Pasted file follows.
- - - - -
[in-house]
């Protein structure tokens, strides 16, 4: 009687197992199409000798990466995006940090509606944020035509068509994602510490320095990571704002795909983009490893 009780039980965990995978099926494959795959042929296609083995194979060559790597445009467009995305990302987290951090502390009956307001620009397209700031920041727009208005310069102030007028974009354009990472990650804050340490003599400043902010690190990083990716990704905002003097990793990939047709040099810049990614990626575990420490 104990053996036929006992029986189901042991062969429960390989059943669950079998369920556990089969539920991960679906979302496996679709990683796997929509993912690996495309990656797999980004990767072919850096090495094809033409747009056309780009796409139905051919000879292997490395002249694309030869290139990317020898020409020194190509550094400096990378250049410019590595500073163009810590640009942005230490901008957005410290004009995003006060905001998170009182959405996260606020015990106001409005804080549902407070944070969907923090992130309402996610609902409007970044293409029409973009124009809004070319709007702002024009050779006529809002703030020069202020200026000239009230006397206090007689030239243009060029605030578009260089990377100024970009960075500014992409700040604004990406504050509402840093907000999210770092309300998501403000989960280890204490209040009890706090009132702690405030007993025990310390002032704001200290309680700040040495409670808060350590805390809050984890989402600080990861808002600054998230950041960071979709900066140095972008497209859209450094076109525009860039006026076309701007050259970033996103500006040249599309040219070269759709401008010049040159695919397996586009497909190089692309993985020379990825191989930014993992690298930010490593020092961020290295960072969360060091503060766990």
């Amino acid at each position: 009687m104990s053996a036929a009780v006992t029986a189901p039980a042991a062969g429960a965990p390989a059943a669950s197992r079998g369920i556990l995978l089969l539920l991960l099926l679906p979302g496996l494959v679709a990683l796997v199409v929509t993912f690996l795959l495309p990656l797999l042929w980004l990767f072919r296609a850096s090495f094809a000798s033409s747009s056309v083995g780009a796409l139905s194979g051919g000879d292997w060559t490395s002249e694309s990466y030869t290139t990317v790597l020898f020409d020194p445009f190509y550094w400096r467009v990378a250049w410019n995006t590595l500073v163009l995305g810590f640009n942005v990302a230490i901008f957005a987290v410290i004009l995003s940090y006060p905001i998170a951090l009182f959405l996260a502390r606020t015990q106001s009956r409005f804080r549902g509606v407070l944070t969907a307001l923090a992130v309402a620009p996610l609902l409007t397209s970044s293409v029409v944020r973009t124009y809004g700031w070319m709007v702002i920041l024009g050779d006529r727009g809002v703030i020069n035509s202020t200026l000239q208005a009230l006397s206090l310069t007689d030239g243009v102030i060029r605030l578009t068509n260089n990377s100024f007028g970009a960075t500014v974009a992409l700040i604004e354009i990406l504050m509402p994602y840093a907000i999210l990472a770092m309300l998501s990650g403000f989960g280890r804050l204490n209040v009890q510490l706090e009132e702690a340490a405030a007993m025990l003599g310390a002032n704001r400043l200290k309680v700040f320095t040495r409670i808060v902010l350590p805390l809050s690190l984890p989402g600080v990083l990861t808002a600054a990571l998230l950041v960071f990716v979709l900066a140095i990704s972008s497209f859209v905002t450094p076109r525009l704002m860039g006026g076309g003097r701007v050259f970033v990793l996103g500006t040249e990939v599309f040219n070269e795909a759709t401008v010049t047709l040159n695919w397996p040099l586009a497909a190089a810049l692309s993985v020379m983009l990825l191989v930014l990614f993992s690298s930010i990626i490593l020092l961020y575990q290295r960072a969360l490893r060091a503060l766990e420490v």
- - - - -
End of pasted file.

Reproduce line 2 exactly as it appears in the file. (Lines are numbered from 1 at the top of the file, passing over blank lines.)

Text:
């Protein structure tokens, strides 16, 4: 009687197992199409000798990466995006940090509606944020035509068509994602510490320095990571704002795909983009490893 009780039980965990995978099926494959795959042929296609083995194979060559790597445009467009995305990302987290951090502390009956307001620009397209700031920041727009208005310069102030007028974009354009990472990650804050340490003599400043902010690190990083990716990704905002003097990793990939047709040099810049990614990626575990420490 104990053996036929006992029986189901042991062969429960390989059943669950079998369920556990089969539920991960679906979302496996679709990683796997929509993912690996495309990656797999980004990767072919850096090495094809033409747009056309780009796409139905051919000879292997490395002249694309030869290139990317020898020409020194190509550094400096990378250049410019590595500073163009810590640009942005230490901008957005410290004009995003006060905001998170009182959405996260606020015990106001409005804080549902407070944070969907923090992130309402996610609902409007970044293409029409973009124009809004070319709007702002024009050779006529809002703030020069202020200026000239009230006397206090007689030239243009060029605030578009260089990377100024970009960075500014992409700040604004990406504050509402840093907000999210770092309300998501403000989960280890204490209040009890706090009132702690405030007993025990310390002032704001200290309680700040040495409670808060350590805390809050984890989402600080990861808002600054998230950041960071979709900066140095972008497209859209450094076109525009860039006026076309701007050259970033996103500006040249599309040219070269759709401008010049040159695919397996586009497909190089692309993985020379990825191989930014993992690298930010490593020092961020290295960072969360060091503060766990």